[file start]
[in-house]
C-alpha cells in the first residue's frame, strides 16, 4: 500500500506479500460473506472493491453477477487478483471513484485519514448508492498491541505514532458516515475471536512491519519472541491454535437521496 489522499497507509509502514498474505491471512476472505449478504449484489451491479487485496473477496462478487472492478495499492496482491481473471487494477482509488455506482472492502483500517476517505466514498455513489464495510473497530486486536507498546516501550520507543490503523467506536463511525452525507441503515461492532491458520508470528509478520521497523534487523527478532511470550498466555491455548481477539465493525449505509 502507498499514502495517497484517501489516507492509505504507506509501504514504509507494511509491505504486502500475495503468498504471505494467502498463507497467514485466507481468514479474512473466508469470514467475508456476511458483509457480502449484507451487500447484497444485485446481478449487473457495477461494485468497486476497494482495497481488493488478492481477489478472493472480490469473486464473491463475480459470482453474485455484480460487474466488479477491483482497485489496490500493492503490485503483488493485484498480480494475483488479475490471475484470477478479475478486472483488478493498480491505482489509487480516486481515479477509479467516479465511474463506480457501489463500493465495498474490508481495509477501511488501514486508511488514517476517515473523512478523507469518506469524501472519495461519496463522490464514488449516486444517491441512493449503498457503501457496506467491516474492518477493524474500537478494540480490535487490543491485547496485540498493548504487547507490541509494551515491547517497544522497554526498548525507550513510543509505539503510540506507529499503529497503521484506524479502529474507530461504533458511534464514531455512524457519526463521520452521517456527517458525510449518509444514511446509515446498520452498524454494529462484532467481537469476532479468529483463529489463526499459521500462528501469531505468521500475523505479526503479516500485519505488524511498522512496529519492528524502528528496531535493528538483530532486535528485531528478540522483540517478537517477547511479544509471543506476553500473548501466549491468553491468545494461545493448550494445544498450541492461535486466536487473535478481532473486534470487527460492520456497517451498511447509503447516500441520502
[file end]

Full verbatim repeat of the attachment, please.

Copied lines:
[in-house]
C-alpha cells in the first residue's frame, strides 16, 4: 500500500506479500460473506472493491453477477487478483471513484485519514448508492498491541505514532458516515475471536512491519519472541491454535437521496 489522499497507509509502514498474505491471512476472505449478504449484489451491479487485496473477496462478487472492478495499492496482491481473471487494477482509488455506482472492502483500517476517505466514498455513489464495510473497530486486536507498546516501550520507543490503523467506536463511525452525507441503515461492532491458520508470528509478520521497523534487523527478532511470550498466555491455548481477539465493525449505509 502507498499514502495517497484517501489516507492509505504507506509501504514504509507494511509491505504486502500475495503468498504471505494467502498463507497467514485466507481468514479474512473466508469470514467475508456476511458483509457480502449484507451487500447484497444485485446481478449487473457495477461494485468497486476497494482495497481488493488478492481477489478472493472480490469473486464473491463475480459470482453474485455484480460487474466488479477491483482497485489496490500493492503490485503483488493485484498480480494475483488479475490471475484470477478479475478486472483488478493498480491505482489509487480516486481515479477509479467516479465511474463506480457501489463500493465495498474490508481495509477501511488501514486508511488514517476517515473523512478523507469518506469524501472519495461519496463522490464514488449516486444517491441512493449503498457503501457496506467491516474492518477493524474500537478494540480490535487490543491485547496485540498493548504487547507490541509494551515491547517497544522497554526498548525507550513510543509505539503510540506507529499503529497503521484506524479502529474507530461504533458511534464514531455512524457519526463521520452521517456527517458525510449518509444514511446509515446498520452498524454494529462484532467481537469476532479468529483463529489463526499459521500462528501469531505468521500475523505479526503479516500485519505488524511498522512496529519492528524502528528496531535493528538483530532486535528485531528478540522483540517478537517477547511479544509471543506476553500473548501466549491468553491468545494461545493448550494445544498450541492461535486466536487473535478481532473486534470487527460492520456497517451498511447509503447516500441520502